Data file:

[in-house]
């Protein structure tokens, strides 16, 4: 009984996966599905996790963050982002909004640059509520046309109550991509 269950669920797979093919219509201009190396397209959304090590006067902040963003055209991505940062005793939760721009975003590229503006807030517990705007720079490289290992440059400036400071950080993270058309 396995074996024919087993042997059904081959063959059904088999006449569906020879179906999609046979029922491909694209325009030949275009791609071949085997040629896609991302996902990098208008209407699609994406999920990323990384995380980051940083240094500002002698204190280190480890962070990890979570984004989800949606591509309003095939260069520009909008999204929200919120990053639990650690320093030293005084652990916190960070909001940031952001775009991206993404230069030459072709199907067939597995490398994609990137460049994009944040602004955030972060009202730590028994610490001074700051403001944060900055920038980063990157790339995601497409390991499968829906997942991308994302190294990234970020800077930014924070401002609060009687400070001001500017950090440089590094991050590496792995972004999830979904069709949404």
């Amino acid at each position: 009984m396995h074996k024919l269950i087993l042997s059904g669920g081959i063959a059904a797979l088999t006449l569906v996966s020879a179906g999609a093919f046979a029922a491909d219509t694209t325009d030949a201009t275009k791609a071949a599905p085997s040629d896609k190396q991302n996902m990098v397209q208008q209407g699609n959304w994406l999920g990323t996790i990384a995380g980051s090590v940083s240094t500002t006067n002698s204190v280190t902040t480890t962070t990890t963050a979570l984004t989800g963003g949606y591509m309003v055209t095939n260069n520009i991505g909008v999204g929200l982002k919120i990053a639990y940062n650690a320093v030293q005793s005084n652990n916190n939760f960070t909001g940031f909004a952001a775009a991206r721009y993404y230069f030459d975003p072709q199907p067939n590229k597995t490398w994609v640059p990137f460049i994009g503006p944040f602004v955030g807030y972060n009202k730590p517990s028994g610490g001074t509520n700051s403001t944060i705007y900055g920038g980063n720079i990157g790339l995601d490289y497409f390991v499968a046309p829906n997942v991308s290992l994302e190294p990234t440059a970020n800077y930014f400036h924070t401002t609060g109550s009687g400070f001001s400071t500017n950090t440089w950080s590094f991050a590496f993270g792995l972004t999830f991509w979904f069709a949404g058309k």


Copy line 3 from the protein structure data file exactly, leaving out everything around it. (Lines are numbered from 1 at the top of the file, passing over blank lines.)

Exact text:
């Amino acid at each position: 009984m396995h074996k024919l269950i087993l042997s059904g669920g081959i063959a059904a797979l088999t006449l569906v996966s020879a179906g999609a093919f046979a029922a491909d219509t694209t325009d030949a201009t275009k791609a071949a599905p085997s040629d896609k190396q991302n996902m990098v397209q208008q209407g699609n959304w994406l999920g990323t996790i990384a995380g980051s090590v940083s240094t500002t006067n002698s204190v280190t902040t480890t962070t990890t963050a979570l984004t989800g963003g949606y591509m309003v055209t095939n260069n520009i991505g909008v999204g929200l982002k919120i990053a639990y940062n650690a320093v030293q005793s005084n652990n916190n939760f960070t909001g940031f909004a952001a775009a991206r721009y993404y230069f030459d975003p072709q199907p067939n590229k597995t490398w994609v640059p990137f460049i994009g503006p944040f602004v955030g807030y972060n009202k730590p517990s028994g610490g001074t509520n700051s403001t944060i705007y900055g920038g980063n720079i990157g790339l995601d490289y497409f390991v499968a046309p829906n997942v991308s290992l994302e190294p990234t440059a970020n800077y930014f400036h924070t401002t609060g109550s009687g400070f001001s400071t500017n950090t440089w950080s590094f991050a590496f993270g792995l972004t999830f991509w979904f069709a949404g058309k």